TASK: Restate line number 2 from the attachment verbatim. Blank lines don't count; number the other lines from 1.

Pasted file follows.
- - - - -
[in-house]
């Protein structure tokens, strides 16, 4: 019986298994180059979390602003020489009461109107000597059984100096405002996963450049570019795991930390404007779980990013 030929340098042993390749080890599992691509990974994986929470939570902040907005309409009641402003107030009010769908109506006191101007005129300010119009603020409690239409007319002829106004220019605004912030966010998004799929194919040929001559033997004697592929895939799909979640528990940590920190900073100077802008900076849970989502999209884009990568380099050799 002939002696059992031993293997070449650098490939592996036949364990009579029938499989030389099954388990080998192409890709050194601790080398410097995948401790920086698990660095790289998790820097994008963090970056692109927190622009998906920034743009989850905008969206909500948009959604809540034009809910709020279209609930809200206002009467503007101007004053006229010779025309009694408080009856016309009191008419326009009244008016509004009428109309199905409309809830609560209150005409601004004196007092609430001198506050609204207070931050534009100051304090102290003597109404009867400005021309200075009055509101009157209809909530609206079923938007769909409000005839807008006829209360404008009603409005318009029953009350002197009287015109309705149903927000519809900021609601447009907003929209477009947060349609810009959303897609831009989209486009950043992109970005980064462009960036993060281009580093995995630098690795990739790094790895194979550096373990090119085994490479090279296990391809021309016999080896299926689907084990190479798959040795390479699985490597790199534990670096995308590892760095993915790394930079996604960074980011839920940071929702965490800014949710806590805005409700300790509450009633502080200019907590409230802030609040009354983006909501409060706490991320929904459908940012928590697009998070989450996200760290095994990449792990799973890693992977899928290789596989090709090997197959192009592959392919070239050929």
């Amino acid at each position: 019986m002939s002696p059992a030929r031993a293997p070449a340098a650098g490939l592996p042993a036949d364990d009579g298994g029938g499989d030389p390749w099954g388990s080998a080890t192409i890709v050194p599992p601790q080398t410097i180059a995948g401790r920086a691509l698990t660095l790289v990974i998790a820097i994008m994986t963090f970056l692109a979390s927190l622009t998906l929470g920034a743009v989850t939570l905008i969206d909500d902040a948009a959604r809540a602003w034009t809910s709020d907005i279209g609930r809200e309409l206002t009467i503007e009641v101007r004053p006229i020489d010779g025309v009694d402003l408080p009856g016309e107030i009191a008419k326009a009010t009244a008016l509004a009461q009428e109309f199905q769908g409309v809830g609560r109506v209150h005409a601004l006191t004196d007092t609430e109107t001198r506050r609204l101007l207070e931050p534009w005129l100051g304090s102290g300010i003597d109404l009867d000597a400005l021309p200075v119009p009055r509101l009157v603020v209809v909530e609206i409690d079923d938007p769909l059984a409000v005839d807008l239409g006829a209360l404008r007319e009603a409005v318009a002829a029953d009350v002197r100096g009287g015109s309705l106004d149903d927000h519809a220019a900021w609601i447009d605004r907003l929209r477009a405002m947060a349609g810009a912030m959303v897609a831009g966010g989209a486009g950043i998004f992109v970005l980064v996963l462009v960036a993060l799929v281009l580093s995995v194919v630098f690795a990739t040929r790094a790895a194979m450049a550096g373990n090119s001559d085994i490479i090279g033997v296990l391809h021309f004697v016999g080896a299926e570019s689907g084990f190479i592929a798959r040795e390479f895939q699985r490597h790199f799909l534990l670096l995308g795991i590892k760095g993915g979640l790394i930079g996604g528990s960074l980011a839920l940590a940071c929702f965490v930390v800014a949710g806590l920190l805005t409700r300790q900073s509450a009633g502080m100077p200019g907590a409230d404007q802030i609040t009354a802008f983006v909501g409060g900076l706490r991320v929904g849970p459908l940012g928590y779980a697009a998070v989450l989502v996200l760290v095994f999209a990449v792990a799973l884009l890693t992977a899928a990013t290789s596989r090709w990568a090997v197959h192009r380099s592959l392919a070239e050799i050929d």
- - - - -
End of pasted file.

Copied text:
């Protein structure tokens, strides 16, 4: 019986298994180059979390602003020489009461109107000597059984100096405002996963450049570019795991930390404007779980990013 030929340098042993390749080890599992691509990974994986929470939570902040907005309409009641402003107030009010769908109506006191101007005129300010119009603020409690239409007319002829106004220019605004912030966010998004799929194919040929001559033997004697592929895939799909979640528990940590920190900073100077802008900076849970989502999209884009990568380099050799 002939002696059992031993293997070449650098490939592996036949364990009579029938499989030389099954388990080998192409890709050194601790080398410097995948401790920086698990660095790289998790820097994008963090970056692109927190622009998906920034743009989850905008969206909500948009959604809540034009809910709020279209609930809200206002009467503007101007004053006229010779025309009694408080009856016309009191008419326009009244008016509004009428109309199905409309809830609560209150005409601004004196007092609430001198506050609204207070931050534009100051304090102290003597109404009867400005021309200075009055509101009157209809909530609206079923938007769909409000005839807008006829209360404008009603409005318009029953009350002197009287015109309705149903927000519809900021609601447009907003929209477009947060349609810009959303897609831009989209486009950043992109970005980064462009960036993060281009580093995995630098690795990739790094790895194979550096373990090119085994490479090279296990391809021309016999080896299926689907084990190479798959040795390479699985490597790199534990670096995308590892760095993915790394930079996604960074980011839920940071929702965490800014949710806590805005409700300790509450009633502080200019907590409230802030609040009354983006909501409060706490991320929904459908940012928590697009998070989450996200760290095994990449792990799973890693992977899928290789596989090709090997197959192009592959392919070239050929």